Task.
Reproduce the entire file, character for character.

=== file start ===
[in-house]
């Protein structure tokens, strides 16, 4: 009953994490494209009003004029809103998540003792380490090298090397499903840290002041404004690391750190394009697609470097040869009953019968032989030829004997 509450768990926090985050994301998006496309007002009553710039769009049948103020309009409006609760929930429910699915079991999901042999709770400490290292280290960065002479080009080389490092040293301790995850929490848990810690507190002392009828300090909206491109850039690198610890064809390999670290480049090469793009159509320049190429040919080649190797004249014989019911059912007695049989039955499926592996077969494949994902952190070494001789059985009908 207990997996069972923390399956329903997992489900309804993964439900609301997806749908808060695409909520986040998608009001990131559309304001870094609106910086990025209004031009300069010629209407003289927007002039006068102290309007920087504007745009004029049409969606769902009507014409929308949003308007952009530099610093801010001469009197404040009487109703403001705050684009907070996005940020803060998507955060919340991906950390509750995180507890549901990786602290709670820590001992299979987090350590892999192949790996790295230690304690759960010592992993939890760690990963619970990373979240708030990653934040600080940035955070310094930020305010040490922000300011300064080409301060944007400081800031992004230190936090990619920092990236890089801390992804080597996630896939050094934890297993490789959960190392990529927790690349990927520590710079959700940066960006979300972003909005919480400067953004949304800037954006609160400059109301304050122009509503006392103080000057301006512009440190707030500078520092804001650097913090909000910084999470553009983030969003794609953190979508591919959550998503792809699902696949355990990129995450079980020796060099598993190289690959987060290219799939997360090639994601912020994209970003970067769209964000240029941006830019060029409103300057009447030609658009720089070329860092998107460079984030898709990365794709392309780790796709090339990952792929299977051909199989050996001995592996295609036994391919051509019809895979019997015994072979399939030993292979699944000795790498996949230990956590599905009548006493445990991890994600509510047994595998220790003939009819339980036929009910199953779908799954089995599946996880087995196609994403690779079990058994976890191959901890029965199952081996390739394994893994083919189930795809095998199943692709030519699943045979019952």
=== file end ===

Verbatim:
[in-house]
């Protein structure tokens, strides 16, 4: 009953994490494209009003004029809103998540003792380490090298090397499903840290002041404004690391750190394009697609470097040869009953019968032989030829004997 509450768990926090985050994301998006496309007002009553710039769009049948103020309009409006609760929930429910699915079991999901042999709770400490290292280290960065002479080009080389490092040293301790995850929490848990810690507190002392009828300090909206491109850039690198610890064809390999670290480049090469793009159509320049190429040919080649190797004249014989019911059912007695049989039955499926592996077969494949994902952190070494001789059985009908 207990997996069972923390399956329903997992489900309804993964439900609301997806749908808060695409909520986040998608009001990131559309304001870094609106910086990025209004031009300069010629209407003289927007002039006068102290309007920087504007745009004029049409969606769902009507014409929308949003308007952009530099610093801010001469009197404040009487109703403001705050684009907070996005940020803060998507955060919340991906950390509750995180507890549901990786602290709670820590001992299979987090350590892999192949790996790295230690304690759960010592992993939890760690990963619970990373979240708030990653934040600080940035955070310094930020305010040490922000300011300064080409301060944007400081800031992004230190936090990619920092990236890089801390992804080597996630896939050094934890297993490789959960190392990529927790690349990927520590710079959700940066960006979300972003909005919480400067953004949304800037954006609160400059109301304050122009509503006392103080000057301006512009440190707030500078520092804001650097913090909000910084999470553009983030969003794609953190979508591919959550998503792809699902696949355990990129995450079980020796060099598993190289690959987060290219799939997360090639994601912020994209970003970067769209964000240029941006830019060029409103300057009447030609658009720089070329860092998107460079984030898709990365794709392309780790796709090339990952792929299977051909199989050996001995592996295609036994391919051509019809895979019997015994072979399939030993292979699944000795790498996949230990956590599905009548006493445990991890994600509510047994595998220790003939009819339980036929009910199953779908799954089995599946996880087995196609994403690779079990058994976890191959901890029965199952081996390739394994893994083919189930795809095998199943692709030519699943045979019952």